Contrary to the Canadian government’s statement on Friday, it is unimaginable that its actions against Iran will affect that country’s policy regarding Syria or its nuclear program. Instead, its priority seems to be on the Israeli issues. It is not surprising that Canada’s actions were warmly welcomed by Netanyahu.
But it is difficult to understand Canada’s timing. It will have precious little impact on Iran’s behavior and seems at variance with the current state-of-play on the nuclear issue. In fact, it actually comes at a time when the mood in Israel’s top leadership seems to have turned against the idea of an imminent strike against Iran.
On Thursday, Defence Minister Ehud Barak — who has sided with Netanyahu in arguing that a nuclear-armed Iran is an ”existential” threat to Israel — seemed subtly to temper his rhetoric. He emphasized a desire to work with the Americans on this issue, even if this meant a delay in potential military action: “One should not ignore the impressive preparations by the Americans to counter Iran on all fronts.”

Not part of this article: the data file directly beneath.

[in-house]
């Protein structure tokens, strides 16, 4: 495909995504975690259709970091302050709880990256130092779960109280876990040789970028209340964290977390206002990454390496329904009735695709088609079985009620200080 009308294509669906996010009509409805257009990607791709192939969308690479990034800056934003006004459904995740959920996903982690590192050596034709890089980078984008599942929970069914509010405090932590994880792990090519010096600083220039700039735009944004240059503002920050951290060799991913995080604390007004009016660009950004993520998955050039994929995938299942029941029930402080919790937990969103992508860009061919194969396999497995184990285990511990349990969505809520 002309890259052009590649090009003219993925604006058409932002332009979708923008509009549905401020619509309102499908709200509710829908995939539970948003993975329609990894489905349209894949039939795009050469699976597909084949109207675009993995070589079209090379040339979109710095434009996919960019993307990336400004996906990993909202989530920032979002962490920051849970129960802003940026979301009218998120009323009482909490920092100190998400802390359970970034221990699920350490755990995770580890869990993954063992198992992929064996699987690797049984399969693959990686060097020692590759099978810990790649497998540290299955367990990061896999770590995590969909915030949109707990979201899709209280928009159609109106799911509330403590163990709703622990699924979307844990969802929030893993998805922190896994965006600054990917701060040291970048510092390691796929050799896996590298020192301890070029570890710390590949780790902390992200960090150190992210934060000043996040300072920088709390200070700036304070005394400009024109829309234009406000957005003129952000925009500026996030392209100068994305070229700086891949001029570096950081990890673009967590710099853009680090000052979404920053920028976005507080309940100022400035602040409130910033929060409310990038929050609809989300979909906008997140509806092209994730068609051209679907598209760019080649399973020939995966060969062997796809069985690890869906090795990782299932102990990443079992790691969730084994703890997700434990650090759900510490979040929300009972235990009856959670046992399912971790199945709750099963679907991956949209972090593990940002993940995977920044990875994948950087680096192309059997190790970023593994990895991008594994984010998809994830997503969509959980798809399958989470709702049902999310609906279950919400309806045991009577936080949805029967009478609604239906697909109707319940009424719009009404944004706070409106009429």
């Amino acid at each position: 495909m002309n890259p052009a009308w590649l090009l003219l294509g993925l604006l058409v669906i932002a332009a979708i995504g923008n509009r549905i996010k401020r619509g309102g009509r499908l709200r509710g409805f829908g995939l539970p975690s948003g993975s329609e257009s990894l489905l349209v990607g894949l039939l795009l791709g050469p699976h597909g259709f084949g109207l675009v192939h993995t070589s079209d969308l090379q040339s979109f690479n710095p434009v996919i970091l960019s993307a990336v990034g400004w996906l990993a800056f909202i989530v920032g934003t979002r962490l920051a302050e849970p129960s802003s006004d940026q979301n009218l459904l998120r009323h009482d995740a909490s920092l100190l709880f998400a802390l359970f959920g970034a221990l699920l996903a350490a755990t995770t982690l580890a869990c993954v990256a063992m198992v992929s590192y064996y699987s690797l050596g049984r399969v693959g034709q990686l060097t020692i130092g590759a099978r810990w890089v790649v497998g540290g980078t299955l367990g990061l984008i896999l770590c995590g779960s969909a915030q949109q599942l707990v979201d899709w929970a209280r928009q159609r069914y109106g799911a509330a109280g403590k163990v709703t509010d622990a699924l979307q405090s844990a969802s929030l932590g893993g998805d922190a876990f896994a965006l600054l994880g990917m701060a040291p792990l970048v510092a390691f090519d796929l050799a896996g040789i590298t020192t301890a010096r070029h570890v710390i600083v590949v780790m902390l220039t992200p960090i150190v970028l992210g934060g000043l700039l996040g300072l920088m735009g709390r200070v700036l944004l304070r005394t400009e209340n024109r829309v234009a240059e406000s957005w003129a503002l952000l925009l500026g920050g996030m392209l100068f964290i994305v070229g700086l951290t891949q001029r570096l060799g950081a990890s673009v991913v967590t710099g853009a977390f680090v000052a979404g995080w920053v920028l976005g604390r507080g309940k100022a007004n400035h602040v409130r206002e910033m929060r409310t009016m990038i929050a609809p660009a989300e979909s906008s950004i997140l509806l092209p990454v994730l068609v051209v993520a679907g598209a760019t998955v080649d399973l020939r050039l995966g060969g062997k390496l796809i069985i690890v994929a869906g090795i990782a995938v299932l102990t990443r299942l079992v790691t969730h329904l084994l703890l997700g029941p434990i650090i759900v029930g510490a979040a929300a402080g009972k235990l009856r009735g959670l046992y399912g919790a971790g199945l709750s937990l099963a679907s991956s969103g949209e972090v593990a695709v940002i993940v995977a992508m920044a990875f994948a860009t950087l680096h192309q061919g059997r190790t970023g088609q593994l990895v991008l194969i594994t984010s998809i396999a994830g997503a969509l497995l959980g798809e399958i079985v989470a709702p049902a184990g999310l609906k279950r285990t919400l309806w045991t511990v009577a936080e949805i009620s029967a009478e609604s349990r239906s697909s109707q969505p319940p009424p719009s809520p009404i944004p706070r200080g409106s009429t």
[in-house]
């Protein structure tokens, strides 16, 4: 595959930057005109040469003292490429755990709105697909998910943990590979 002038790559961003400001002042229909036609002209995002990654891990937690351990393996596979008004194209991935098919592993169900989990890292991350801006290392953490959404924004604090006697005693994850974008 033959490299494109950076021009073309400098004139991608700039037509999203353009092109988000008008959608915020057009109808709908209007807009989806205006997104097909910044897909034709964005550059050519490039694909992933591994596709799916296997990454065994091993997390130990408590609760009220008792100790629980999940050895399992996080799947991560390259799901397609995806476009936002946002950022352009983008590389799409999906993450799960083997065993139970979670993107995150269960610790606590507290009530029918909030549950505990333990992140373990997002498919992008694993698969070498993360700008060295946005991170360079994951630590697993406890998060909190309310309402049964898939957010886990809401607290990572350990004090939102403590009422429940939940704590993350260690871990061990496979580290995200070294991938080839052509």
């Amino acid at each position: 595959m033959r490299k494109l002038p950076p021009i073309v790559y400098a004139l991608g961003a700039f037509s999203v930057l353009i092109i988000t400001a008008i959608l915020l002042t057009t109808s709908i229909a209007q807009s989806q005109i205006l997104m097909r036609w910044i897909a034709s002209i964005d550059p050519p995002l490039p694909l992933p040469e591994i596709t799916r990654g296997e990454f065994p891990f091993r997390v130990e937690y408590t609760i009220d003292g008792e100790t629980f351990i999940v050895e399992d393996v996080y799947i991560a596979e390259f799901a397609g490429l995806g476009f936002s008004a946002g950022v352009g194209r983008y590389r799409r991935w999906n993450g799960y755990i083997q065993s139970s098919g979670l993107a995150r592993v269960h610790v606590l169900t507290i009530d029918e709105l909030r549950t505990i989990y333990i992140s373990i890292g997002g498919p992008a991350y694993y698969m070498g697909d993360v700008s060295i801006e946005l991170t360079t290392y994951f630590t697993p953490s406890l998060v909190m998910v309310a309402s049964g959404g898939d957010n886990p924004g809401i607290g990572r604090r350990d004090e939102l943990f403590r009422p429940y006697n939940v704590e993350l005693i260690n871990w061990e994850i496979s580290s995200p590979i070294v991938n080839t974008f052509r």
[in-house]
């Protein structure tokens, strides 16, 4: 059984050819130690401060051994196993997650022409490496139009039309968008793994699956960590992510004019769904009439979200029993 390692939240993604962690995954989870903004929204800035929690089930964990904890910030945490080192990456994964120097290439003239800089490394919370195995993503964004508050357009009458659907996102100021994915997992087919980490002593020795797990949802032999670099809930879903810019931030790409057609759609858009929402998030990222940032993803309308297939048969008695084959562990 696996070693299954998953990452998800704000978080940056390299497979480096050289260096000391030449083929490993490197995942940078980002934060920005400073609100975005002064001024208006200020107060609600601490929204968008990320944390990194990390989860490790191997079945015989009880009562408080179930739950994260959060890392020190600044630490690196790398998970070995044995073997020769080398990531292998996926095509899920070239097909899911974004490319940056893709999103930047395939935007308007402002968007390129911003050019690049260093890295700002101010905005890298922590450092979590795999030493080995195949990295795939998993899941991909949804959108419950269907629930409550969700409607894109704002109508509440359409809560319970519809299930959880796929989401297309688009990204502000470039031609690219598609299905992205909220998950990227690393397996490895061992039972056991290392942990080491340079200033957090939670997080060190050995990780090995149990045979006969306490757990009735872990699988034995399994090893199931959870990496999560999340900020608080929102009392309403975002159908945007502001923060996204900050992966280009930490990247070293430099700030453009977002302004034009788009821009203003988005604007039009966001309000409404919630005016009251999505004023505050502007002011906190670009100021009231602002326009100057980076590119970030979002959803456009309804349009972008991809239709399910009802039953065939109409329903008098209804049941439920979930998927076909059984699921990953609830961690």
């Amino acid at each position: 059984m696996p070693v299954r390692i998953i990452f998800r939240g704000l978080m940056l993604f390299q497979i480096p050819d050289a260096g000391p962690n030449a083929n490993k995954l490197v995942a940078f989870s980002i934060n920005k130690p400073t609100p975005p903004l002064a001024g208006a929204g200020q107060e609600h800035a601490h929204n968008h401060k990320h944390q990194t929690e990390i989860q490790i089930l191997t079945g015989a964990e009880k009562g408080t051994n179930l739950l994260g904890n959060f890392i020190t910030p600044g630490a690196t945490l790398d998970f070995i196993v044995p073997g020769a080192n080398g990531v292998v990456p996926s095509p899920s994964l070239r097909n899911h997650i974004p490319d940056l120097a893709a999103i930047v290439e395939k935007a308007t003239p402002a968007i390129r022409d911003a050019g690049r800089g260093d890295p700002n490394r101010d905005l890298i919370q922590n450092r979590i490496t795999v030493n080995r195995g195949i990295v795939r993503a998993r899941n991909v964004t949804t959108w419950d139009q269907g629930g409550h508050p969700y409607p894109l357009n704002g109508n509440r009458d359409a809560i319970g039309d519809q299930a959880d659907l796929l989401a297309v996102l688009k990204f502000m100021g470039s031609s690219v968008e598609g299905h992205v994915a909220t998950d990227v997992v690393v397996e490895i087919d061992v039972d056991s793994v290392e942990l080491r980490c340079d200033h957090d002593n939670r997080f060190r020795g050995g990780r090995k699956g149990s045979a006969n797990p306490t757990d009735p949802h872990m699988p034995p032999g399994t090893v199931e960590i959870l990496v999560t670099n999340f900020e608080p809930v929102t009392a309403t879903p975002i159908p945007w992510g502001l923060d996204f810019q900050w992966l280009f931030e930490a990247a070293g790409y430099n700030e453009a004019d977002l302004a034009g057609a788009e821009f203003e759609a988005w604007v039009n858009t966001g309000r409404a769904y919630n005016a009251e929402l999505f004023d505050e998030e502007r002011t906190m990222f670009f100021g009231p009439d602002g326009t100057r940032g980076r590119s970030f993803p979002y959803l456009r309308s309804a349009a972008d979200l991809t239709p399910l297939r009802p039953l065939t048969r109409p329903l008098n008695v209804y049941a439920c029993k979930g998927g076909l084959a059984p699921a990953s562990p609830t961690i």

Barak’s remarks may have reflected several important realities that are gaining attention. One, it is clear that U.S. president Barack Obama is as determined as the Israelis to prevent a nuclear-armed Iran. Two, there is still no evidence that Iran actually wants nuclear weapons. And three, most of the Israeli public, military and political class find the idea of a strike against Iran as unnecessarily dangerous. Last Sunday, a former Supreme Court Justice Eliyahu Winograd— whose committee criticized Israel’s role in its 2006 war with Lebanon — warned that an Israeli strike on Iran “may endanger the future of the country”.
And then, there is that other crucial issue: If Israel attacks Iran, with or without U.S. help, what will be the repercussions? Will the region be engulfed in war? Will the Iranian government, so loathed by many of its people, be emboldened and strengthened by this attack? Will such an action actually ensure that Iran eventually develops a nuclear bomb?
Canadians have every right to ask its government how it believes such a conflict will evolve. However, reflecting on its recent actions, we may have to wait until our government checks with its new foreign minister in Jerusalem before we get some answers.
Tony Burman, former head of Al Jazeera English and CBC News, teaches journalism at Ryerson University. firstname.lastname@example.org
Consumed By the Flames: The Myth of the Moral Army August 28, 2012Posted by rogerhollander in Criminal Justice, Human Rights, Israel, Gaza & Middle East.